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Sir John A. Macdonald

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John A. MACDONALD was first elected to the Legislative Assembly of the Province of Canada in 1844. He soon established his own style:

“… he was never an entirely reactionary conservative. His approach to politics from the first was always essentially pragmatic. The fact was that circumstances made it impossible for Macdonald, or any other conservative politician, to cling to political positions that had become outmoded. The transfer of power from the governor and his appointed advisers to elected colonial politicians and the gradual acceptance of party politics created a system in which exclusivist views could not be maintained, at least in public. Macdonald preferred conservative options but did not wish, he stated in 1844, ‘to waste the time of the Legislature, and the money of the people, in fruitless discussions of abstract and theoretical questions of government.’”

 

In 1847 came a glimpse of Macdonald’s tendency towards moderate conservatism, commonsensical and disdainful of political “abstractions,” in his advancement of the University Endowment Bill:

“It did not pass but it reflected both his conservatism and his pragmatism. In an attempt to steer a middle course between the reform policy of a single state-supported, nonsectarian university and tory plans for a revived and strengthened Anglican King’s College in Toronto, he proposed to divide the university endowment among the existing denominational colleges but to give King’s College the largest share. In 1848 he resigned with the government to make way for the reform administration of Robert Baldwin* and Louis-Hippolyte La Fontaine*.”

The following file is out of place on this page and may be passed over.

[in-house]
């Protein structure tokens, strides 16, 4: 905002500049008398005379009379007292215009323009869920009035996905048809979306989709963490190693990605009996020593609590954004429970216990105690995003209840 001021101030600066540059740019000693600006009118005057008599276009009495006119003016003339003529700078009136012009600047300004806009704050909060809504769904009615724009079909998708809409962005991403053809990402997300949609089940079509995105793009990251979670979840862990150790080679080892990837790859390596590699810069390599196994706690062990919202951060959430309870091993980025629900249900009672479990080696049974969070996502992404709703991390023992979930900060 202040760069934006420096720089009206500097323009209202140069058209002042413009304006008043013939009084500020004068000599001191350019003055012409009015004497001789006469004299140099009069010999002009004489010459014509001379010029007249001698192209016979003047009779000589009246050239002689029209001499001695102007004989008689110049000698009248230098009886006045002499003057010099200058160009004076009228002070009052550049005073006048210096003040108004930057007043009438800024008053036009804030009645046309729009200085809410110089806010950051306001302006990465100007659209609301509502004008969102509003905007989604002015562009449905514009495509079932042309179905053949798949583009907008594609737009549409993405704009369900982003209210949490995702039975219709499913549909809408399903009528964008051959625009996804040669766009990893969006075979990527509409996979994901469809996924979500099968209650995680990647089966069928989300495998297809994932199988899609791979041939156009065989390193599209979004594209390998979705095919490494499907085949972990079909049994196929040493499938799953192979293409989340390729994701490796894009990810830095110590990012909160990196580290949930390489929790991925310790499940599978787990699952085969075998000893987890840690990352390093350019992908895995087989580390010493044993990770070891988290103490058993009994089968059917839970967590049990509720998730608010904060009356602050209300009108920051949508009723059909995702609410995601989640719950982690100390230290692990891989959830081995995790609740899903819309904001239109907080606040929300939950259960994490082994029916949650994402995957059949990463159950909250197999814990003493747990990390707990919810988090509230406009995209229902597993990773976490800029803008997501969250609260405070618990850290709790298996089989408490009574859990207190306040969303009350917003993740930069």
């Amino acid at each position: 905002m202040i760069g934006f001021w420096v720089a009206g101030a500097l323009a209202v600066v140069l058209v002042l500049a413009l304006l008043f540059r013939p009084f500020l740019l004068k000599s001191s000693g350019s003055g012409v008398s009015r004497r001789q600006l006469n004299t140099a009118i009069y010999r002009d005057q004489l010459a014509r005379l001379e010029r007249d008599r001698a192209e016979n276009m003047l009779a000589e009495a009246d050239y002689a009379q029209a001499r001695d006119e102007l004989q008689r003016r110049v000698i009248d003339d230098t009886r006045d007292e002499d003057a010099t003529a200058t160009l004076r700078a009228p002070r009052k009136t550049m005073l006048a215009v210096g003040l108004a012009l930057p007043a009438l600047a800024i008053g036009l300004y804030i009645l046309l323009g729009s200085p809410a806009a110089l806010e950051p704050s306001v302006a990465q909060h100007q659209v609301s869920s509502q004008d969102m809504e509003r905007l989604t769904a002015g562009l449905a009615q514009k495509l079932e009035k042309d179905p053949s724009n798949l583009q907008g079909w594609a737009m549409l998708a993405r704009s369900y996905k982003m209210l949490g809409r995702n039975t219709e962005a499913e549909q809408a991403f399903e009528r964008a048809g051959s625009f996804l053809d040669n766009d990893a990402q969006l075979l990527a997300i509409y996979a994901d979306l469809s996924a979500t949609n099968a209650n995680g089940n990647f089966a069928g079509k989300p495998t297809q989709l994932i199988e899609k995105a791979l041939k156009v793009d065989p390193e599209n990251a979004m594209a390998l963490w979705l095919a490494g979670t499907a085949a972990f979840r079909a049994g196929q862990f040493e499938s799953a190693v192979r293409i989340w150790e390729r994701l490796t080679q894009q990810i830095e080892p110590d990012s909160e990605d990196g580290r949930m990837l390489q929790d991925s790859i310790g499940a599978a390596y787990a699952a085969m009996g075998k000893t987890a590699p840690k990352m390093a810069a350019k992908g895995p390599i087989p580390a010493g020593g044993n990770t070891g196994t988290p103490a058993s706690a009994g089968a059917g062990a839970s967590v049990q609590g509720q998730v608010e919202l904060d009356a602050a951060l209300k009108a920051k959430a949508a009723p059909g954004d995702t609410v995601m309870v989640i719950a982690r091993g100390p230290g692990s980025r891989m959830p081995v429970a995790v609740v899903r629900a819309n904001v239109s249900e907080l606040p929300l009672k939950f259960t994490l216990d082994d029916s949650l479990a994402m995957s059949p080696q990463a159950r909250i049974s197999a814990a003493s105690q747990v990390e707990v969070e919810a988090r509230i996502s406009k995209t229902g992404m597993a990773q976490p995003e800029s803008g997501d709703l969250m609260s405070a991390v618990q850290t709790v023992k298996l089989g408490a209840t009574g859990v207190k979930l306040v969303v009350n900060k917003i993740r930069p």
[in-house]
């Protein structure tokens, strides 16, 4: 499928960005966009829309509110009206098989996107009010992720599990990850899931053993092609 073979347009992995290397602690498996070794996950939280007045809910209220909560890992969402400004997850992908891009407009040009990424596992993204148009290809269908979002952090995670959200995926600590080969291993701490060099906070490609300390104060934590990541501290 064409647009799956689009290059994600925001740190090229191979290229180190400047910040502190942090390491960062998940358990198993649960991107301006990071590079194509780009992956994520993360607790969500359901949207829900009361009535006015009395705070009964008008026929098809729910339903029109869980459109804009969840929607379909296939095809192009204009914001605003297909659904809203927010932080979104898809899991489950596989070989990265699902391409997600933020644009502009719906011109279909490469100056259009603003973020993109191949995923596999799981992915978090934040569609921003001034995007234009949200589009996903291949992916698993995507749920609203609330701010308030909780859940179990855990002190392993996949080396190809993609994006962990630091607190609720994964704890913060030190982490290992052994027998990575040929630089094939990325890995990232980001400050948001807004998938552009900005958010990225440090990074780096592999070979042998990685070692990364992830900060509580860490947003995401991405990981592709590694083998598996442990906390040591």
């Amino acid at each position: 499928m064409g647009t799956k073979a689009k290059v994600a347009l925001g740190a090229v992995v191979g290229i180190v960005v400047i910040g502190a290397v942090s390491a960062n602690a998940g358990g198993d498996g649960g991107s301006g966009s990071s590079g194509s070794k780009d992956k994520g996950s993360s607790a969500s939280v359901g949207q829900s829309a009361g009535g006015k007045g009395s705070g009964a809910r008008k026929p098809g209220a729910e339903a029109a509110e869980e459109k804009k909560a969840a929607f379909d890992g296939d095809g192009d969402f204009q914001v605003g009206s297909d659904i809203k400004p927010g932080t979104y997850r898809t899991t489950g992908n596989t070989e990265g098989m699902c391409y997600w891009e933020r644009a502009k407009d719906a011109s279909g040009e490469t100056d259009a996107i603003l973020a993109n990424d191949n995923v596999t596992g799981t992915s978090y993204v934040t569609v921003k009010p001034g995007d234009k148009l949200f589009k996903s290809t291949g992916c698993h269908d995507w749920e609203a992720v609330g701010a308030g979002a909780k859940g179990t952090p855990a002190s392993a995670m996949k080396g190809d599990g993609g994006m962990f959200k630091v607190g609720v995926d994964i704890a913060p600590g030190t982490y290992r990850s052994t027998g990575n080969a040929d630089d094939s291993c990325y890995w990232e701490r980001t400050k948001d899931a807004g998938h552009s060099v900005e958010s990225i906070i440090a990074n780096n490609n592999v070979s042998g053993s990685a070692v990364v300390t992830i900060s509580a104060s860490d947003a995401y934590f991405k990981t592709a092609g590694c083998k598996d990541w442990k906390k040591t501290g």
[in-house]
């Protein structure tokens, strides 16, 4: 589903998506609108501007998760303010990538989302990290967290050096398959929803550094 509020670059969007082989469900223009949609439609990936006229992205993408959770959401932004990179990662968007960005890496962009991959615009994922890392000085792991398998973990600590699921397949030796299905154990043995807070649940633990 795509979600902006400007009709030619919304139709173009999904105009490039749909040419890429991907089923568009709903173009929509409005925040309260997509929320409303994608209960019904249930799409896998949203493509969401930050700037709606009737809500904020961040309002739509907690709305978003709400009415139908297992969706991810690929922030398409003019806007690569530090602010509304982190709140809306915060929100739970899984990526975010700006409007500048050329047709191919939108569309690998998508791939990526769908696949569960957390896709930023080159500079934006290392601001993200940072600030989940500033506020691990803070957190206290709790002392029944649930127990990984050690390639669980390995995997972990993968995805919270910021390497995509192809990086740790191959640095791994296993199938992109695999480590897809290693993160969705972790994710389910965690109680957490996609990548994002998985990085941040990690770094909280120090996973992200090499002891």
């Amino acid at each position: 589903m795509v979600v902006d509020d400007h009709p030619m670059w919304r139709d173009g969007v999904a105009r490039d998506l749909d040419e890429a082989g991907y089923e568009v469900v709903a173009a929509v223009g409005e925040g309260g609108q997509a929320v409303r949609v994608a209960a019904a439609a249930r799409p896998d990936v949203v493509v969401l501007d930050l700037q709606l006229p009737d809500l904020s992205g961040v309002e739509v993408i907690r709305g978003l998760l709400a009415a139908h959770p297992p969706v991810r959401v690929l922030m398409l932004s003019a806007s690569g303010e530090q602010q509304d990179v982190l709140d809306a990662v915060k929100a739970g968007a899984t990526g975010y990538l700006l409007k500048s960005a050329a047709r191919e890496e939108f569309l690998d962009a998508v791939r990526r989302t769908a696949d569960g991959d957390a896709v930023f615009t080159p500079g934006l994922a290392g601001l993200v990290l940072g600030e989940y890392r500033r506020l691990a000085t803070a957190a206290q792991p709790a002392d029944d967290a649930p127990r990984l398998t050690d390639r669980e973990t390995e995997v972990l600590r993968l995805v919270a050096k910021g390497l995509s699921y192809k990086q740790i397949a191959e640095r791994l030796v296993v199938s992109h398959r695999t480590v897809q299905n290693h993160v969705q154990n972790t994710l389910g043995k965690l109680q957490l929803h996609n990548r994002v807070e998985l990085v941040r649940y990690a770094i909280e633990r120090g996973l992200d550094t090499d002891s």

While the Conservatives were out of power between 1848 and 1854, Macdonald continued to promote the interests of his constituents in Kingston. Besides supporting charitable, religious, and educational institutions, he introduced legislation to incorporate Kingston as a city and encouraged its development. His constituents would re-elect him for seven consecutive terms between 1844 and 1867, and three terms between 1867 and 1874.

For more information on Macdonald’s early political career, please consult the following biographies.

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